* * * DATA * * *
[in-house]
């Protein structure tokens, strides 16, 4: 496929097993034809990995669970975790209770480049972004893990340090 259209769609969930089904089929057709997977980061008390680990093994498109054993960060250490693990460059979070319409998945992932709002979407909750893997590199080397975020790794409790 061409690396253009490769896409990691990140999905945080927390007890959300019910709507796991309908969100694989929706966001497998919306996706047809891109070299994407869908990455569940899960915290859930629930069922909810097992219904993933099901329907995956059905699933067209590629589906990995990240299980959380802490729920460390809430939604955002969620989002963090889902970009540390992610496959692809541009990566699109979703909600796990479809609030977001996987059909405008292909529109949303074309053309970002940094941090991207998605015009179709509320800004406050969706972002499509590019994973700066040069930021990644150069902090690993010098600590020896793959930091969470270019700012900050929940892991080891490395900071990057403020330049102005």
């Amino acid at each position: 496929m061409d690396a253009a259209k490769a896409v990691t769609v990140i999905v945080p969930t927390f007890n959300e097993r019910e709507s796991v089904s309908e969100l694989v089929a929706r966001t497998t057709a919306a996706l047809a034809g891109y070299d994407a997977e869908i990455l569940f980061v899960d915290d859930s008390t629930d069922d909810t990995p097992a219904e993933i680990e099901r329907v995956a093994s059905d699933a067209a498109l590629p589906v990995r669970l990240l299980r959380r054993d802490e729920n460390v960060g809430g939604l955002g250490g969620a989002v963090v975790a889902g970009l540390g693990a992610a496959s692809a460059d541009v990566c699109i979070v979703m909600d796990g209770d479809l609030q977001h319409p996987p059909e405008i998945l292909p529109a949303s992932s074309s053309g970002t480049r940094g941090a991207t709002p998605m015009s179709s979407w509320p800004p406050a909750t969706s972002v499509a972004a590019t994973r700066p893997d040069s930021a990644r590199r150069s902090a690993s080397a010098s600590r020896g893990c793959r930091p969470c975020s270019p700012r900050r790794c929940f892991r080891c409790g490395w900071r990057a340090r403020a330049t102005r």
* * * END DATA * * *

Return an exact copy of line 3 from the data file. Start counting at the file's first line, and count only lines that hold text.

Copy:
């Amino acid at each position: 496929m061409d690396a253009a259209k490769a896409v990691t769609v990140i999905v945080p969930t927390f007890n959300e097993r019910e709507s796991v089904s309908e969100l694989v089929a929706r966001t497998t057709a919306a996706l047809a034809g891109y070299d994407a997977e869908i990455l569940f980061v899960d915290d859930s008390t629930d069922d909810t990995p097992a219904e993933i680990e099901r329907v995956a093994s059905d699933a067209a498109l590629p589906v990995r669970l990240l299980r959380r054993d802490e729920n460390v960060g809430g939604l955002g250490g969620a989002v963090v975790a889902g970009l540390g693990a992610a496959s692809a460059d541009v990566c699109i979070v979703m909600d796990g209770d479809l609030q977001h319409p996987p059909e405008i998945l292909p529109a949303s992932s074309s053309g970002t480049r940094g941090a991207t709002p998605m015009s179709s979407w509320p800004p406050a909750t969706s972002v499509a972004a590019t994973r700066p893997d040069s930021a990644r590199r150069s902090a690993s080397a010098s600590r020896g893990c793959r930091p969470c975020s270019p700012r900050r790794c929940f892991r080891c409790g490395w900071r990057a340090r403020a330049t102005r």